Wild-type Distributions of Seven Oral Second-Line Drugs Against Mycobacterium Tuberculosis

Int J Tuberc Lung Dis. 2011 Apr;15(4):502-9. doi: 10.5588/ijtld.10.0238.

Abstract

Objectives: To determine wild-type minimum inhibitory concentration (MIC) distributions for Mycobacterium tuberculosis, as the background data for defining susceptibility breakpoints are limited.

Methods: We determined wild-type MIC distributions of M. tuberculosis using a 96-stick replicator in Middlebrook 7H10 (7H10) medium for ethionamide (ETH), prothionamide, thiacetazone, cycloserine, rifabutin (RFB), clofazimine and linezolid in consecutive susceptible clinical isolates (n = 78).

Results: Tentative epidemiological wild-type cut-offs (ECOFF) were determined for all investigated drugs where World Health Organization recommended critical concentrations for 7H10 are lacking, except for ETH. As the ECOFF was closely related to the non-wild-type strains for ETH and thiacetazone, the use of an intermediary (I) category in drug susceptibility testing could increase reproducibility. The cross-resistance between ETH and isoniazid was 21%. Applying 0.5 mg/l as a breakpoint for RFB classified two non-wild type and rpoB mutated isolates as susceptible for RFB and resistant against rifampicin.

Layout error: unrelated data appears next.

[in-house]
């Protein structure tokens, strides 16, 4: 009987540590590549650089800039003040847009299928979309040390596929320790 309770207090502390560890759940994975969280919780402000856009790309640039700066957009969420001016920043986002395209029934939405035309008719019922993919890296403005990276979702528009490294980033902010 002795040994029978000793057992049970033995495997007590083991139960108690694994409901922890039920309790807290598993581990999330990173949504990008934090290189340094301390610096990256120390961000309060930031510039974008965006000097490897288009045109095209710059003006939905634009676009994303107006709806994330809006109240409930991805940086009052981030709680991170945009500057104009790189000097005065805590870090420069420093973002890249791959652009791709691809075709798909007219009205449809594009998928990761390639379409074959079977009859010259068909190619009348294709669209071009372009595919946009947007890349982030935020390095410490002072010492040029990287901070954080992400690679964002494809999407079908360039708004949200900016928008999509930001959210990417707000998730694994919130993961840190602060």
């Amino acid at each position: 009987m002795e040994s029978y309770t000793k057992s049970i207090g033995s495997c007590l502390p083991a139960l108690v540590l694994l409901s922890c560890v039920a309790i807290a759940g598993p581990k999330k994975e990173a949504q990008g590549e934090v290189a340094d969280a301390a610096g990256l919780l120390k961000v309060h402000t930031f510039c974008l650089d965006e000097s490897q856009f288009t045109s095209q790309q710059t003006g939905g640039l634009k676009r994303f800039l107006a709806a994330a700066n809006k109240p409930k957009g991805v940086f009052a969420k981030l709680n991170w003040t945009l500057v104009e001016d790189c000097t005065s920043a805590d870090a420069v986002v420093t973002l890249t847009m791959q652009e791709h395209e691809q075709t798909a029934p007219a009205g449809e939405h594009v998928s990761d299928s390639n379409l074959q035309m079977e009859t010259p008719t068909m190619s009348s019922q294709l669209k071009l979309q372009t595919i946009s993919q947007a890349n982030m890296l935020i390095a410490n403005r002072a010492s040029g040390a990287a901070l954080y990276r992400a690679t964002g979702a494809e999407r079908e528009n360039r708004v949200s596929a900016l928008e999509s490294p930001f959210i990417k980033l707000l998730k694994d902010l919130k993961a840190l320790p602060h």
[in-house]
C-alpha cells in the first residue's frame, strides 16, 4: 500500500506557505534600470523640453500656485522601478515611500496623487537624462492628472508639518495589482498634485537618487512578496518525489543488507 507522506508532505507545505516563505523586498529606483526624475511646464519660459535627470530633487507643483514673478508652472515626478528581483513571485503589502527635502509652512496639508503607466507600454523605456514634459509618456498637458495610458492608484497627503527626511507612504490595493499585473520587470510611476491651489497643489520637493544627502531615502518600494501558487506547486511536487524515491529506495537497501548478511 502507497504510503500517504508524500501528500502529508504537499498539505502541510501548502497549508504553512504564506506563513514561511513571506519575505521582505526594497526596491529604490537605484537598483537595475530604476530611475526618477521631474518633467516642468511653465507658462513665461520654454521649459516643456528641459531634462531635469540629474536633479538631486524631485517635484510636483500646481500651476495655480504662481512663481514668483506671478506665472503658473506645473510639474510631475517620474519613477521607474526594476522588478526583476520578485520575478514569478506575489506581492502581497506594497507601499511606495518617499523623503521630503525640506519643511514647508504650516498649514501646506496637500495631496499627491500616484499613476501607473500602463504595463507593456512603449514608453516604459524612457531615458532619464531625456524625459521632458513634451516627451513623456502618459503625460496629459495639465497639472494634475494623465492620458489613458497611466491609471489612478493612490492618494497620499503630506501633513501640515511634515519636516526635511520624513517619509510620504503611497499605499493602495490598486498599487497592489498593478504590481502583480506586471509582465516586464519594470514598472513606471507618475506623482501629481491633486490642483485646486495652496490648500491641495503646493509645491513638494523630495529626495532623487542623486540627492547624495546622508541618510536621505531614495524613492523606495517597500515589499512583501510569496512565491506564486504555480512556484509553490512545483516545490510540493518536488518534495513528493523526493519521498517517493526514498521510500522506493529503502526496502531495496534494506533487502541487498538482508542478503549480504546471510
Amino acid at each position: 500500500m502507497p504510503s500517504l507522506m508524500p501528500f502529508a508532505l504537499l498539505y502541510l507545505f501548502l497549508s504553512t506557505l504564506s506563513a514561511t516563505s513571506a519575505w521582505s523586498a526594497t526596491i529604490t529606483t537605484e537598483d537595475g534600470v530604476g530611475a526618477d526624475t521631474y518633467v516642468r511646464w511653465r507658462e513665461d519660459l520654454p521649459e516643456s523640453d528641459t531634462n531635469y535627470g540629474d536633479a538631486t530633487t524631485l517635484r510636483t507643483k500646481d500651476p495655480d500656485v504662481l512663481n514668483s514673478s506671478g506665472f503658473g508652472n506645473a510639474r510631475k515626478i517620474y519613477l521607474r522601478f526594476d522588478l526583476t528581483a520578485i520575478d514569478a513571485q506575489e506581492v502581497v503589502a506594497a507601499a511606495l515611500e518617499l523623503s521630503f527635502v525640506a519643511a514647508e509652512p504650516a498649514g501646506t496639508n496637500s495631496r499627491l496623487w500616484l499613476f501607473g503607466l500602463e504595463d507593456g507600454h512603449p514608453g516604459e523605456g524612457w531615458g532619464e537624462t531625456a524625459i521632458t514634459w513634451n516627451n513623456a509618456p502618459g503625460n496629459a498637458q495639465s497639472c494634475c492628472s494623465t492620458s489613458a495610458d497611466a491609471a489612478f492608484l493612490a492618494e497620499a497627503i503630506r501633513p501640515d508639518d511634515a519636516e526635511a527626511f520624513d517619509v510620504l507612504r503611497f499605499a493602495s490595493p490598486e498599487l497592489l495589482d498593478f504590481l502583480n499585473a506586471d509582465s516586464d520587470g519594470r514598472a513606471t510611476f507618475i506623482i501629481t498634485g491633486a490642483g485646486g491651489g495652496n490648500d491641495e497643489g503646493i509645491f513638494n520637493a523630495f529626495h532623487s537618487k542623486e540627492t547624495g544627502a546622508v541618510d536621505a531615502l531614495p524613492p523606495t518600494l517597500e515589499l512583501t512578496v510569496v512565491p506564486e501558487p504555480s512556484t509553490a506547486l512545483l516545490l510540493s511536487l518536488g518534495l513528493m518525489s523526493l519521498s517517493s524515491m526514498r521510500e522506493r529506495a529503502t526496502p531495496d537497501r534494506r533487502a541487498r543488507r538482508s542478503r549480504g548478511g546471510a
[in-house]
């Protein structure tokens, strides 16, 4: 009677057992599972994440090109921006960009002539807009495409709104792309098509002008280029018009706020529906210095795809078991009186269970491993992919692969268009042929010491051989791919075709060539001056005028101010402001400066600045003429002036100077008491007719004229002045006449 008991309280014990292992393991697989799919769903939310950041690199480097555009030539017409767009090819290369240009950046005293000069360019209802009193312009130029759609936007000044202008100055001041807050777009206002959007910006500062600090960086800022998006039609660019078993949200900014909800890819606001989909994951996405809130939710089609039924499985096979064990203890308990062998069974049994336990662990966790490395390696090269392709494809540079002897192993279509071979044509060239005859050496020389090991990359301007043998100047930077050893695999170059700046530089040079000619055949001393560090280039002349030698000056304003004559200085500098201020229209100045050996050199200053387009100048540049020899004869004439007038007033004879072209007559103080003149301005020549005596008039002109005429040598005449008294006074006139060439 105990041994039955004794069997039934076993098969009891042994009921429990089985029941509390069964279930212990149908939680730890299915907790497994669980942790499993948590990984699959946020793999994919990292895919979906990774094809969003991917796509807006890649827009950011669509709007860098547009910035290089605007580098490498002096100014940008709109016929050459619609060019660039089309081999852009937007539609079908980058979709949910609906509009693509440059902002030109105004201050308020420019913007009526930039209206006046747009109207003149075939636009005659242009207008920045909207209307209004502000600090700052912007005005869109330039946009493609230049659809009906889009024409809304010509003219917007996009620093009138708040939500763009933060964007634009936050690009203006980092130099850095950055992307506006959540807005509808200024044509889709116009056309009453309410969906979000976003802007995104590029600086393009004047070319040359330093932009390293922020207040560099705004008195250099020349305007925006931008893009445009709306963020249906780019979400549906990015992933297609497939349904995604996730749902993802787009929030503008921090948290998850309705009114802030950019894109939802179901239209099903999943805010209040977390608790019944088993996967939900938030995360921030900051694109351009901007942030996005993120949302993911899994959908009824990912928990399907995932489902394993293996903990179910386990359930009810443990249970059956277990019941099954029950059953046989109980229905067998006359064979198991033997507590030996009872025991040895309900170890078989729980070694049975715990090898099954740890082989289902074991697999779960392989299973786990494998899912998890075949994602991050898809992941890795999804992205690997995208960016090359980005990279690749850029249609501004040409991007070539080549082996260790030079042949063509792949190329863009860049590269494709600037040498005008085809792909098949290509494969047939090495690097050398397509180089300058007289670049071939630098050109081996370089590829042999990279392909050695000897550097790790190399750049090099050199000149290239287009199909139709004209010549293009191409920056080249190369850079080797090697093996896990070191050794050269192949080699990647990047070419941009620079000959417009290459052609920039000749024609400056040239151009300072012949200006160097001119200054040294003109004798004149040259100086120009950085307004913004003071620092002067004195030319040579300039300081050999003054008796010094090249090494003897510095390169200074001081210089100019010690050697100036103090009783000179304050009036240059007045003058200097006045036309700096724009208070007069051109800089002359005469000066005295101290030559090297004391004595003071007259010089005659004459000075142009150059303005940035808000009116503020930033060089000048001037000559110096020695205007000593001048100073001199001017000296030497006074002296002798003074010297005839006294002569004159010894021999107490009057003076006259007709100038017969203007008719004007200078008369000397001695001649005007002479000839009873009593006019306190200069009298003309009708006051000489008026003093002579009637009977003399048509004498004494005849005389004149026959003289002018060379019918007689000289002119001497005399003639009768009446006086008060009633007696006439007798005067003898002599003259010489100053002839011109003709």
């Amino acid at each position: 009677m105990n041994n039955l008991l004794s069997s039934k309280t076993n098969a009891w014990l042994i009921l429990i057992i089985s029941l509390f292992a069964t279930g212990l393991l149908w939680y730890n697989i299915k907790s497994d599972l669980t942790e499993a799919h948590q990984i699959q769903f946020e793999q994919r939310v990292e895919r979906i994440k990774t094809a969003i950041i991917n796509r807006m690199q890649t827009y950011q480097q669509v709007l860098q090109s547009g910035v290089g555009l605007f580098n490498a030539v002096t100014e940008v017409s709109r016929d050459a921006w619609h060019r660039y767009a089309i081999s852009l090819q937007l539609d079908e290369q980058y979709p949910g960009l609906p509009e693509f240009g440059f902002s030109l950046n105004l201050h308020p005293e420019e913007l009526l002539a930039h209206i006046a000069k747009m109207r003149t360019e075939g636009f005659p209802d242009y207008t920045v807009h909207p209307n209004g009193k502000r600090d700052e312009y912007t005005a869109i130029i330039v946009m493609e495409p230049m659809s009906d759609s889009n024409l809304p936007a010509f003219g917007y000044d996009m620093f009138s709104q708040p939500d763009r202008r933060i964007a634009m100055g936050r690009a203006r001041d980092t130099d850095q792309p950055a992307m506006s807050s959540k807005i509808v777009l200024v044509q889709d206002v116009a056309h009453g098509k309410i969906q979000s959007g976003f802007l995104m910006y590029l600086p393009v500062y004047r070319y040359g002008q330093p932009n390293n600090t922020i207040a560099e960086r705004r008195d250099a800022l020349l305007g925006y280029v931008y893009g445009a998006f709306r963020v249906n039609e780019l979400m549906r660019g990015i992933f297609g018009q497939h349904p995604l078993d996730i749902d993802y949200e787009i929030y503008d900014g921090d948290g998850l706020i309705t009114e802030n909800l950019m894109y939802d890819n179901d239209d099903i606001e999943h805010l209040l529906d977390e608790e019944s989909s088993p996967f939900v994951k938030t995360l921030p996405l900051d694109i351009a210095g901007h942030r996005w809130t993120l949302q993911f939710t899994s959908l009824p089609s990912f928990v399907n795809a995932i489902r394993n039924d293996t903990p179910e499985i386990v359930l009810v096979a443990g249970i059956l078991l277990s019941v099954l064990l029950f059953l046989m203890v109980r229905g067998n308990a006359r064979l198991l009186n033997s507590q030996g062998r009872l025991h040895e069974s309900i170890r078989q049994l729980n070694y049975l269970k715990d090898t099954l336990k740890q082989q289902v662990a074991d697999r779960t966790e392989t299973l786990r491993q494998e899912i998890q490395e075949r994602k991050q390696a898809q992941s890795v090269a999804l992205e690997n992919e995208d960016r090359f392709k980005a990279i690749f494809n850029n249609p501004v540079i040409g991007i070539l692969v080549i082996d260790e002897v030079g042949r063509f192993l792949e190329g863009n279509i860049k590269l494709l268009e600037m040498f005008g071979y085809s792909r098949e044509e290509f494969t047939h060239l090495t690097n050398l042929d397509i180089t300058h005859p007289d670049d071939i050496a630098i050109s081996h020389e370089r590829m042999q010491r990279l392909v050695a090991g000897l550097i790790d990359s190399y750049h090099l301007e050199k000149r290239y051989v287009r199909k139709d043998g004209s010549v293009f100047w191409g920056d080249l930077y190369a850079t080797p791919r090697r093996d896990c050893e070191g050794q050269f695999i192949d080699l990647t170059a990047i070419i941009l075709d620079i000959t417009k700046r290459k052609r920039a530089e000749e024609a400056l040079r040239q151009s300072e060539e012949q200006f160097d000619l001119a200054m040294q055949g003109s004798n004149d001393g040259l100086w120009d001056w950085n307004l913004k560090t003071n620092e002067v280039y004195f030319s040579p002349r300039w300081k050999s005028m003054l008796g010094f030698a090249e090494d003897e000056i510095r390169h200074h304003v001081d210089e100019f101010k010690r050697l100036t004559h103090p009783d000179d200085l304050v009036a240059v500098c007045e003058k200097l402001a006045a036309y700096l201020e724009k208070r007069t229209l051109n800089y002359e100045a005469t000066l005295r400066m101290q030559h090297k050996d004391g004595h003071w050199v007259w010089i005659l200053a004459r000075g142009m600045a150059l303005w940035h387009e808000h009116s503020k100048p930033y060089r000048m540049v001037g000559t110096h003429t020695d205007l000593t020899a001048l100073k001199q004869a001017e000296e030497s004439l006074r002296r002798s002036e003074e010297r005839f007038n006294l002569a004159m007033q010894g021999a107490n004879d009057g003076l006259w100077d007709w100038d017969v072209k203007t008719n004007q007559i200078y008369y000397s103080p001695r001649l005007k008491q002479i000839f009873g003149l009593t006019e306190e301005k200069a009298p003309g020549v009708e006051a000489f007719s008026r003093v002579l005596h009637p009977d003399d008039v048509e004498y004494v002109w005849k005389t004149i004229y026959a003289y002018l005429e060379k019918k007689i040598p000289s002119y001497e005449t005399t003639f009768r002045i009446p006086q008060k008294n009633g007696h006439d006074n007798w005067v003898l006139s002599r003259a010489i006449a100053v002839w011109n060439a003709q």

Conclusions: We propose that wild-type MIC distributions should be used as a tool to define clinical breakpoints against second-line drugs. This is increasingly important considering the rapid emergence of drug resistance.

Publication types

  • Research Support, Non-U.S. Gov't

MeSH terms

  • Antitubercular Agents / pharmacology*
  • Drug Resistance, Multiple, Bacterial
  • Humans
  • Microbial Sensitivity Tests
  • Mycobacterium tuberculosis / drug effects*
  • Mycobacterium tuberculosis / isolation & purification
  • Reproducibility of Results
  • Tuberculosis / drug therapy*
  • Tuberculosis / microbiology
  • Tuberculosis, Multidrug-Resistant / drug therapy
  • Tuberculosis, Multidrug-Resistant / microbiology
  • World Health Organization

Substances

  • Antitubercular Agents